ABBEY CLEMENTS, 44
December 14, 2012
Clements, a teacher, was preparing to start an art project with her second-grade class when Adam Lanza stormed Sandy Hook Elementary School, killing 20 children and six adults.
I was lucky: The gunman turned left instead of right, where my classroom was. When I first heard gunshots, I pulled all 19 kids into the coat area and started singing Christmas songs to shield them from the sounds. But it was impossible. Between the gunfire, we heard muffled cries. One little girl hugged my leg, saying, "I want my mommy" over and over.
Then I heard police sirens and told the kids, "The good guys are coming!" The scariest part was leaving that room. I had my right arm around one little girl and several kids held on to my left side. Everyone ran to the firehouse nearby. There, I started hearing blips of horror, names of people possibly shot. I put my hands over my ears to shut it out. Hysterical parents were arriving looking for their kids. When I left, many were still waiting. That's when this new phase of my life began. First there were the wakes. Now there's the recovery effort. Teachers are a part of that. I have to be strong for my kids. But I have only just begun to deal with the enormity of the loss. My guilt is deep; I think about all the people who were killed or wounded.
Our town has adopted a new mantra since terror rained down on it: Newtown chooses love. But we can't just say it—we have to do it. There is a complacency in this country. People just move on to the next tragedy. But I don't want it to stop there. I've made phone calls and written letters to legislators, and gone to several meetings to support better gun control laws. It is an important piece of moving forward. It pulls me out of the trauma and toward something bigger. @newtownaction
MINDY FINKELSTEIN, 30
Granada Hills, California
August 10, 1999
Finkelstein was a 16-year-old camp counselor at the North Valley Jewish Community Center when she was shot by white supremacist Buford Furrow Jr. He wounded four others and killed a Filipino postman.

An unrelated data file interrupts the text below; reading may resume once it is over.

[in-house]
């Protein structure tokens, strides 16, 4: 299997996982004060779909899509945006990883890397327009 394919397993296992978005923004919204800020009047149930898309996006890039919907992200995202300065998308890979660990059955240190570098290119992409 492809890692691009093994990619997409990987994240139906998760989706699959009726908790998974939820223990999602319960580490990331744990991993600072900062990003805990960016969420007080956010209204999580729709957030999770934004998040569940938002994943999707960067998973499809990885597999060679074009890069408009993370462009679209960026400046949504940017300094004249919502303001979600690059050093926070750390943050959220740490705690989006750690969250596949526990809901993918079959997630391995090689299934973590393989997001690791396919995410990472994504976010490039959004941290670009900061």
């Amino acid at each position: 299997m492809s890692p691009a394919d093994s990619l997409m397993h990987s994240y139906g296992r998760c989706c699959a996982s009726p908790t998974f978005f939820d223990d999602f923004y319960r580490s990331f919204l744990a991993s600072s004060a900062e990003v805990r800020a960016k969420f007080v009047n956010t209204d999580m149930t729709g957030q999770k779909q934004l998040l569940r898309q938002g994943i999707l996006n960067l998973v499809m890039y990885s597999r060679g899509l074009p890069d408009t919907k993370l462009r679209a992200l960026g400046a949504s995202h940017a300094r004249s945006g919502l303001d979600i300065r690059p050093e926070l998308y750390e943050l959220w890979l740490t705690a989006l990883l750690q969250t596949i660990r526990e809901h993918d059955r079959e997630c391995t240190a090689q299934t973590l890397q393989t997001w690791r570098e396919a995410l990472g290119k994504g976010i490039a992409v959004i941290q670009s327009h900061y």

I was walking down the hallway with a camper when I was shot. I thought, I'm going to die. Another counselor held my hand and said, "Just pretend you're dead." Lying there, it dawned on me: I'm Jewish. That's why I was shot. I still struggle with that: Somebody hated me so much he wanted me to die—and almost succeeded. Why did I survive and somebody else didn't?
A year later, when I was a freshman in college, a guy walked into the commons with a Nerf gun. Everyone was laughing, but when he pointed it at me, I got hysterical and sick and was finally hospitalized. Doctors realized that it was a reaction to the trauma—I had not yet dealt with the experience. After that, I spent a year in intensive therapy.
One day when I was in my 20s, at a gun violence awareness event, I met a dad who'd lost his girl at Virginia Tech. He said to me, "You're the same age as my daughter. You have to speak for her forever." I promised I would.
That was when I realized that it was my responsibility to be more vocal. I truly believed in common-sense gun legislation, so I started doing work around that. I started booking speaking engagements and trying to make a difference.
My goal in sharing my story is, I survived for a reason. So what can I do to heal? Telling my story drives me to continue on this path. It's been 14 years since I was injured. And it's still a process. @mindyfink
KRISTINA ANDERSON, 26
April 16, 2007
Anderson was a sophomore at Virginia Tech when Seung-Hui Cho entered her class and started shooting. Cho killed 32 people and wounded 17.
The shooting was a blur, but I do remember lying on the floor waiting to be rescued. I couldn't move or speak. As a police officer carried me out of the building, I managed to say, "Thank you." I knew he was taking me away from evil and into the light.